Adirondack Wild has admired Kevin’s work for a number of years,” said Adirondack Wild’s managing partner David Gibson. “We’ve worked with him as part of a coalition of Adirondack groups and we’ve noticed how he steers citizen advocacy for the Adirondack Park in very productive directions, just as Paul Schaefer used to do. He puts himself in the shoes of others and lets them take the credit to advance Park goals. That was Paul Schaefer’s way of accomplishing great things for the Adirondacks.”
Lake Placid, NY – Lake Placid invites you to keep holiday spirits high this December by continuing a holiday tradition. The 11th annual Holiday Village Stroll is scheduled for December 11-13, 2020.
The Holiday Village Stroll will take a different shape this year. With virtual events, a scavenger hunt, and lots of shopping. All plans will follow the recommended health guidelines including social distancing and wearing face masks, while still making sure to offer plenty of festive cheer.
Continuing my hikes and bushwhacks to various peaks in the Adirondacks and exploring their history, I paid a visit to Coon Mountain in the Town of Westport, Essex County. From the trailhead located off a dirt road called Halds Road, I made the short, 0.7-mile hike along the leaf-littered trail to the bare-rock lookout point. From the lookout, I found a nice view of Lake Champlain and North West Bay (below), and the Green Mountains of Vermont across the lake. I should note that the true summit of Coon Mountain is about 0.25-miles north-northwest of the lookout point and requires a bushwhack to get to.
Franklin County Economic Development Corp. (FCEDC), formerly the Franklin County Local Development Corporation, is the county’s economic development organization, and as of 2020, its destination management organization. Tourism is one of the region’s largest industries and we have set out to do tourism differently, by integrating it more fully into broader economic development efforts.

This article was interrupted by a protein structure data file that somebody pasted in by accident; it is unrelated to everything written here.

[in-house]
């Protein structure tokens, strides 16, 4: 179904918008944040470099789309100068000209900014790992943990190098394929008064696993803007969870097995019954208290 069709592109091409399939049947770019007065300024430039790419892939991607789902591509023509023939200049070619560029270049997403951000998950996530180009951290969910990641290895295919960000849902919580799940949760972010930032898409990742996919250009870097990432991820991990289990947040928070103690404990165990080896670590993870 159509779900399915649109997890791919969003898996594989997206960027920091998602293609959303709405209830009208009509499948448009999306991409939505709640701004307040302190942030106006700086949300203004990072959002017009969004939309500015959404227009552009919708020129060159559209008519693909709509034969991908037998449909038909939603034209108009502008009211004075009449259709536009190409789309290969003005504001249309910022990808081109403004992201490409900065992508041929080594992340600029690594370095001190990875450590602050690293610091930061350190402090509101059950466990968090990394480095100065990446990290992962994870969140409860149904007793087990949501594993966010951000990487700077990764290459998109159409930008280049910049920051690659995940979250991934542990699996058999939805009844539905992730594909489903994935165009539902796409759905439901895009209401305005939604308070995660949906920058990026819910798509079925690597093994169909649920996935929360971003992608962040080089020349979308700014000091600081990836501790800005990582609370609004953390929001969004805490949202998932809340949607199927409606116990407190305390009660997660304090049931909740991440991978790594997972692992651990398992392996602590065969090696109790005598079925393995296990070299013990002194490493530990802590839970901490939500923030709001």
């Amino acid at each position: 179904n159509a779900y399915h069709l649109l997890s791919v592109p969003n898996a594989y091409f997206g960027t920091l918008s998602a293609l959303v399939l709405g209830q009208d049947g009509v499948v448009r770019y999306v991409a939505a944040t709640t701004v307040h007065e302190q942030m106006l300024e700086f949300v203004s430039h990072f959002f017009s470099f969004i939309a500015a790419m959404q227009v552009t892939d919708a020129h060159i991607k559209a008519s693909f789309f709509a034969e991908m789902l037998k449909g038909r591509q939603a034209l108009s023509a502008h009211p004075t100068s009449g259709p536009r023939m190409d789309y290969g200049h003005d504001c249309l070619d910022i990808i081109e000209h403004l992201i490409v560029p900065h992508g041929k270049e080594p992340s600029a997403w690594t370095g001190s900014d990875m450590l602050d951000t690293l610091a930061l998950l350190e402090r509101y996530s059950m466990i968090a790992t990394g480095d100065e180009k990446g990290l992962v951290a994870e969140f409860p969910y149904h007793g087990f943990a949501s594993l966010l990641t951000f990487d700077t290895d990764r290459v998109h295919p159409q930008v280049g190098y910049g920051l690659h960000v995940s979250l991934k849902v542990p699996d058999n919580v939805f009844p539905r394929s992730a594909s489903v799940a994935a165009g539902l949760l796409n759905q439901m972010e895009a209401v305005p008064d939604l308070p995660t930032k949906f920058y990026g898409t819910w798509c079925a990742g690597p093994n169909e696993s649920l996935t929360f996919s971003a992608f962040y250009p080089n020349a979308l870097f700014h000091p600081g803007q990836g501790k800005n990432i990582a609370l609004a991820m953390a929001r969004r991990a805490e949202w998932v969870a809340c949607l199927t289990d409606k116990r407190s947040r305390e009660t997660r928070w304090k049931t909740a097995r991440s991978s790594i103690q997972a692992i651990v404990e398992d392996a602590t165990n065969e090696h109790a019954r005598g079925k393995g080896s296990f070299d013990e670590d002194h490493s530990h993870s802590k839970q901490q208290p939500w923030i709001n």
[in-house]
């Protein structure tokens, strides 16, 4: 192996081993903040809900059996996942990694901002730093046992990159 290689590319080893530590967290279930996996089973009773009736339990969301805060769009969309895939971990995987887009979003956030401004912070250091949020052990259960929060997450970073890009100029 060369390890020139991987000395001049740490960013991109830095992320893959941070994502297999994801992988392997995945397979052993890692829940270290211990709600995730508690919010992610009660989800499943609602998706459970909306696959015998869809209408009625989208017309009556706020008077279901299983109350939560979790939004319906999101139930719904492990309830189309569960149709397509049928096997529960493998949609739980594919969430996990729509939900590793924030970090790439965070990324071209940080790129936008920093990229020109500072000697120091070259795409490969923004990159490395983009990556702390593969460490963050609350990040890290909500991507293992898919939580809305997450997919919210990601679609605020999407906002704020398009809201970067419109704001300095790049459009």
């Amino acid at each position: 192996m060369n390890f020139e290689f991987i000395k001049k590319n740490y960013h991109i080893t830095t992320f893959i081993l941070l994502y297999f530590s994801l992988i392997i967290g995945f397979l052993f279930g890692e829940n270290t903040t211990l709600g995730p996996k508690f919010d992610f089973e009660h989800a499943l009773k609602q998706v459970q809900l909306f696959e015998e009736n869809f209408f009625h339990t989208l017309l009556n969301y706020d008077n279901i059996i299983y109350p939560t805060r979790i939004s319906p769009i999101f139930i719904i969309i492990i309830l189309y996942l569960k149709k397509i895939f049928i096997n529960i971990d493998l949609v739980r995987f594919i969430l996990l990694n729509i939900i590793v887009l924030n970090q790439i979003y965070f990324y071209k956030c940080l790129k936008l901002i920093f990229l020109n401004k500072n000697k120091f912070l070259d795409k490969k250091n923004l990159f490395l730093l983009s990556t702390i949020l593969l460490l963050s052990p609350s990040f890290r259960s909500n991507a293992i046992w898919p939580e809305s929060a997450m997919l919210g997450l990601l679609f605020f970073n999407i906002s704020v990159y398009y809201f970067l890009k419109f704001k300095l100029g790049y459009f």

Paul Smith’s College, the College of the Adirondacks, offers 27 different varsity sports, including woodmen’s sports. Its most recent addition to that lineup is the Bobcats trap shooting team. The sport of trap shooting dates back to the 1900 Summer Olympics; it was started at the school in 2019 with the financial assistance of numerous area businesses.
When we hear the term “Snow Birds,” we naturally think of a person who migrates from the colder northern parts of North America to warmer southern locales but birds here in the Adirondacks also claim this title and fittingly so.
As winter approaches the mountains, an entire orchestra of song birds migrates to a warmer, southern winter territory. The morning music of feathered chirpers throughout the spring and summer months have flown away not to return until April-May next year.
These flying migrators range from 29 species of warblers to various populations for thrushes, sparrows, flickers, bluebirds, buntings, sapsuckers, wrens and hummingbirds. This does not leave winter void of the sound of winged music, there are songbirds that remain and brave the cold.
The Adirondack Almanack is a public forum dedicated to promoting and discussing current events, history, arts, nature and outdoor recreation and other topics of interest to the Adirondacks and its communities
We publish commentary and opinion pieces from voluntary contributors, as well as news updates and event notices from area organizations. Contributors include veteran local writers, historians, naturalists, and outdoor enthusiasts from around the Adirondack region. The information, views and opinions expressed by these various authors are not necessarily those of the Adirondack Almanack or its publisher, the Adirondack Explorer.
General inquiries about the Adirondack Almanack should be directed to editor Melissa Hart.
To advertise on the Adirondack Almanack, or to receive information on rates and design, please click here.